The FIBA women’s AmeriCup tournament may be coming at the right time for Team Canada.
Ranked fourth in the world, the team had not gathered together in person for over a year prior to arriving in Tampa, Fla., for training camp last month.
And so, for an Olympic medal contender, it’s crucial to get some games together prior to heading to Tokyo.
“We’re looking at those as preparation games for sure. That’s one goal in mind with those games. But the other one, obviously, is if you play, how best to perform well. And certainly our goal is to win the AmeriCup,” head coach Lisa Thomaidis told CBC Sports recently.
Canada’s first game at the Puerto Rico tournament is Saturday against the U.S. Virgin Islands — the first of four consecutive days of round-robin games, in which the biggest test will come Sunday against No. 15 Brazil.
The AmeriCup is generally viewed as the third biggest tournament on the calendar, behind the World Cup and Olympics. Canada would qualify for the 2022 World Cup with a top-four finish in Puerto Rico.
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Canada won silver at the 2019 AmeriCup, falling by 19 points to a strong American team in the final. Aaliyah Edwards, then 17, came off the bench to score nine points in that game, further solidifying her place in the national program.
Edwards, who will turn 19 in July, is now among the group fighting to show they deserve meaningful Olympic minutes at the 2021 event.
Canada will be without its WNBA trio of Kia Nurse, Bridget Carleton and Natalie Achonwa, as well as program stalwart Kim Gaucher, who is staying home with newborn daughter Sophie as she ponders her Olympic participation.
That leaves plenty of opportunity for the rest of the roster.
With three guards in Nurse, Carleton and Gaucher absent, younger players like Aislinn Konig and Shaina Pellington can compete with a more established player like Jamie Scott — who led the team in scoring in the U.S. loss — for additional ball-handling duties.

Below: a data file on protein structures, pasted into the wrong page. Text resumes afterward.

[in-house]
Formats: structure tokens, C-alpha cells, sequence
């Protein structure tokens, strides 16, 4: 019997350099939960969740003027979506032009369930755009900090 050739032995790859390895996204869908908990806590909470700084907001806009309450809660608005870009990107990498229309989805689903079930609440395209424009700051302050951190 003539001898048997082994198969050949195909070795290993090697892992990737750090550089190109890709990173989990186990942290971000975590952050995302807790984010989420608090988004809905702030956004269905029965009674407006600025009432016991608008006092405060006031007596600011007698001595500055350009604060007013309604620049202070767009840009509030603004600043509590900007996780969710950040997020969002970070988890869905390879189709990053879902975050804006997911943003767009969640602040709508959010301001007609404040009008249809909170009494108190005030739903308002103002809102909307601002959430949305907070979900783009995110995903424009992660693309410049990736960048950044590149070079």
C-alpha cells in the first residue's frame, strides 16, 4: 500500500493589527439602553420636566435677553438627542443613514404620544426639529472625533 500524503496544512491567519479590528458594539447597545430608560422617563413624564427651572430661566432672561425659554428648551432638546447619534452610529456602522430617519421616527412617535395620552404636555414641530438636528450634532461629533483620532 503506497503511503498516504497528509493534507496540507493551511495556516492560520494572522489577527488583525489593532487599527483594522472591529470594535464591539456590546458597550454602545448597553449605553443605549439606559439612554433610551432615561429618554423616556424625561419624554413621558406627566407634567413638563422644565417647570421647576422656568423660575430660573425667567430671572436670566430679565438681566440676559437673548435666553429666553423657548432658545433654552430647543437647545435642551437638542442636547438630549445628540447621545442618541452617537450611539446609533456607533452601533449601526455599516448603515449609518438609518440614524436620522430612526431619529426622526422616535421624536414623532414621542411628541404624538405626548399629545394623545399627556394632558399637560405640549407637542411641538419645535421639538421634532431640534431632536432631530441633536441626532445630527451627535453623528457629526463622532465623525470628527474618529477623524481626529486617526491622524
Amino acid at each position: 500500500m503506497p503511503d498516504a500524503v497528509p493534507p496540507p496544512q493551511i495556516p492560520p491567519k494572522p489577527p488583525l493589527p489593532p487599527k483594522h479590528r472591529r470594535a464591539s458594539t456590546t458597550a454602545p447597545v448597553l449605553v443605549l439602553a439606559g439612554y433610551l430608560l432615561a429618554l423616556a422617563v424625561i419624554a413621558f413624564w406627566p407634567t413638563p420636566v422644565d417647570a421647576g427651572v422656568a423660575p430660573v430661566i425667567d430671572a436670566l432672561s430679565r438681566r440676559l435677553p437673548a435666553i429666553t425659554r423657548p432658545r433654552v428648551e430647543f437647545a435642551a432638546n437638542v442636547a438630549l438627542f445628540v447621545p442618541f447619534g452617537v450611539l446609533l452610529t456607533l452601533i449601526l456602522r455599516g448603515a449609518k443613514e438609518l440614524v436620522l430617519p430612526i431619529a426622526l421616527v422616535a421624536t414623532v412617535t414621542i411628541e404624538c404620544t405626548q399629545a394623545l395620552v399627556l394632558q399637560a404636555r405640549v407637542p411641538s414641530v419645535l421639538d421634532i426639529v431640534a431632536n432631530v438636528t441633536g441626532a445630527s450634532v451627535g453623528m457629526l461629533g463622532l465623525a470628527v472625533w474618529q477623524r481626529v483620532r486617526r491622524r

That position is especially crucial for a Canadian team that’s adopted a faster style of play in recent years. A steady point guard to lead the fast break can make a massive difference on both ends.
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General manager Denise Dignard said any and all minutes in a competitive environment for Canada’s younger players are important.
“It’s critical that people get some mileage in that space. And it’s a different level than the Olympics, but it also provides our staff with opportunities to integrate some of the new things that they want to. They’re constantly looking to evolve our style of play,” Dignard said.
However, it’s tough to add too much to the playbook while four players expected to step into big roles in Tokyo are missing.
The WNBA’s Olympic break begins July 15, 11 days before Canada’s opening game against Serbia. The proximity of events isn’t anything new to women’s basketball players, so the missing foursome should be prepared no matter what.
“When they rejoin us, there will certainly be a time where there’s a bit of an adjustment period to get them integrated into the things that we’re doing. But they’ve done that before,” Thomaidis said.
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The top four teams in each of the two groups in Puerto Rico advance to the quarter-finals, when the groups cross over in single-elimination rounds to determine the winner.
The American team, led by head coach Dawn Staley, features NCAA breakout star Sedona Prince of Oregon and former WNBAer Aliyah Boston. By virtue of the current WNBAers’ absence, it should wind up as a similar-calibre team to Canada.
Canada won the tournament in both 2015 and 2017. Held every other year, it never overlapped with the Olympics until Tokyo 2020 was postponed.
That gives the newest edition an unusual complexion, specifically for Olympic-bound Canada, Puerto Rico and the U.S.
Dignard sees the opportunity ahead.
“We’ll look forward to getting some good training, some good preparation, good exhibition. And then when the WNBA players join us, we’ll have some exhibition just in advance of the Olympics down in Tokyo and then go from there.”